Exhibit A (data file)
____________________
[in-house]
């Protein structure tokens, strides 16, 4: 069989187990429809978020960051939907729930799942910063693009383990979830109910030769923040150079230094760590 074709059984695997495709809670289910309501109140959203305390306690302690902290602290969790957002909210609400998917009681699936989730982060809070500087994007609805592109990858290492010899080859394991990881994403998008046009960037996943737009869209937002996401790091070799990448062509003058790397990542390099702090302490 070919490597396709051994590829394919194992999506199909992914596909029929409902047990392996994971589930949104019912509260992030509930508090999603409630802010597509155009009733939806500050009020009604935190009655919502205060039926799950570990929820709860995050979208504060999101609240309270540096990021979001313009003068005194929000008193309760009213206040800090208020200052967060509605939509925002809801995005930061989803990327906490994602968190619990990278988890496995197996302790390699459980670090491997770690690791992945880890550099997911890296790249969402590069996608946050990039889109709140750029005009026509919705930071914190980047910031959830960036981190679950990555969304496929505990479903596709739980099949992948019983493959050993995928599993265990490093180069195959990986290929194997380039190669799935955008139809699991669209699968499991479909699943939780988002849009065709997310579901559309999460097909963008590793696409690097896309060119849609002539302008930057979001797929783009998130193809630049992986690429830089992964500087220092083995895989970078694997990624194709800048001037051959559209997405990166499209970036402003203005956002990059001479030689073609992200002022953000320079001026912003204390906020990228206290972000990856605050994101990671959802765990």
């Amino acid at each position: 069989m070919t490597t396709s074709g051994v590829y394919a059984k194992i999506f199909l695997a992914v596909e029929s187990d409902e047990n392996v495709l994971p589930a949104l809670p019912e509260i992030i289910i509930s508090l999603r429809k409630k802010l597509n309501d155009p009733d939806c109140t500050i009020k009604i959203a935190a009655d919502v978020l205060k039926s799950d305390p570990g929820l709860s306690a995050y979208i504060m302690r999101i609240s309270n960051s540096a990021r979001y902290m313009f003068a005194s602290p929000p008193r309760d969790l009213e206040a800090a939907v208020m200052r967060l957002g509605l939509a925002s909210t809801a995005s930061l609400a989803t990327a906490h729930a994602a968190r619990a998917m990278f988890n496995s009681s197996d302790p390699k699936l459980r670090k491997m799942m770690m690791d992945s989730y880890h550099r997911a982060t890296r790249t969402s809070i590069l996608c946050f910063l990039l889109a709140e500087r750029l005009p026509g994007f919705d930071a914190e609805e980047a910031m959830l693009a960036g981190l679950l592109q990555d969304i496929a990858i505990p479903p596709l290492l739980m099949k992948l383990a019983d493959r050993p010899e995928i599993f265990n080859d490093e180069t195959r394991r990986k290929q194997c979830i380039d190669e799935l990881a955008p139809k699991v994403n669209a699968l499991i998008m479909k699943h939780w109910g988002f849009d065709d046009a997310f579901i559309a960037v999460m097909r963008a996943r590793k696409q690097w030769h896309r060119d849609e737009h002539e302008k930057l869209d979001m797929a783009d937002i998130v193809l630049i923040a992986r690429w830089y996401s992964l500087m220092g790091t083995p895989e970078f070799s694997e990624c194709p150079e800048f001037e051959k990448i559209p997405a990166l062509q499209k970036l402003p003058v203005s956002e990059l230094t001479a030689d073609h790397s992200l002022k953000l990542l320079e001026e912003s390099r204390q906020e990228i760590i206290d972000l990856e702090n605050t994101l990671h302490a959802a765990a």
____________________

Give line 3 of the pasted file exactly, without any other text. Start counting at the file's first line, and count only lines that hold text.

């Amino acid at each position: 069989m070919t490597t396709s074709g051994v590829y394919a059984k194992i999506f199909l695997a992914v596909e029929s187990d409902e047990n392996v495709l994971p589930a949104l809670p019912e509260i992030i289910i509930s508090l999603r429809k409630k802010l597509n309501d155009p009733d939806c109140t500050i009020k009604i959203a935190a009655d919502v978020l205060k039926s799950d305390p570990g929820l709860s306690a995050y979208i504060m302690r999101i609240s309270n960051s540096a990021r979001y902290m313009f003068a005194s602290p929000p008193r309760d969790l009213e206040a800090a939907v208020m200052r967060l957002g509605l939509a925002s909210t809801a995005s930061l609400a989803t990327a906490h729930a994602a968190r619990a998917m990278f988890n496995s009681s197996d302790p390699k699936l459980r670090k491997m799942m770690m690791d992945s989730y880890h550099r997911a982060t890296r790249t969402s809070i590069l996608c946050f910063l990039l889109a709140e500087r750029l005009p026509g994007f919705d930071a914190e609805e980047a910031m959830l693009a960036g981190l679950l592109q990555d969304i496929a990858i505990p479903p596709l290492l739980m099949k992948l383990a019983d493959r050993p010899e995928i599993f265990n080859d490093e180069t195959r394991r990986k290929q194997c979830i380039d190669e799935l990881a955008p139809k699991v994403n669209a699968l499991i998008m479909k699943h939780w109910g988002f849009d065709d046009a997310f579901i559309a960037v999460m097909r963008a996943r590793k696409q690097w030769h896309r060119d849609e737009h002539e302008k930057l869209d979001m797929a783009d937002i998130v193809l630049i923040a992986r690429w830089y996401s992964l500087m220092g790091t083995p895989e970078f070799s694997e990624c194709p150079e800048f001037e051959k990448i559209p997405a990166l062509q499209k970036l402003p003058v203005s956002e990059l230094t001479a030689d073609h790397s992200l002022k953000l990542l320079e001026e912003s390099r204390q906020e990228i760590i206290d972000l990856e702090n605050t994101l990671h302490a959802a765990a």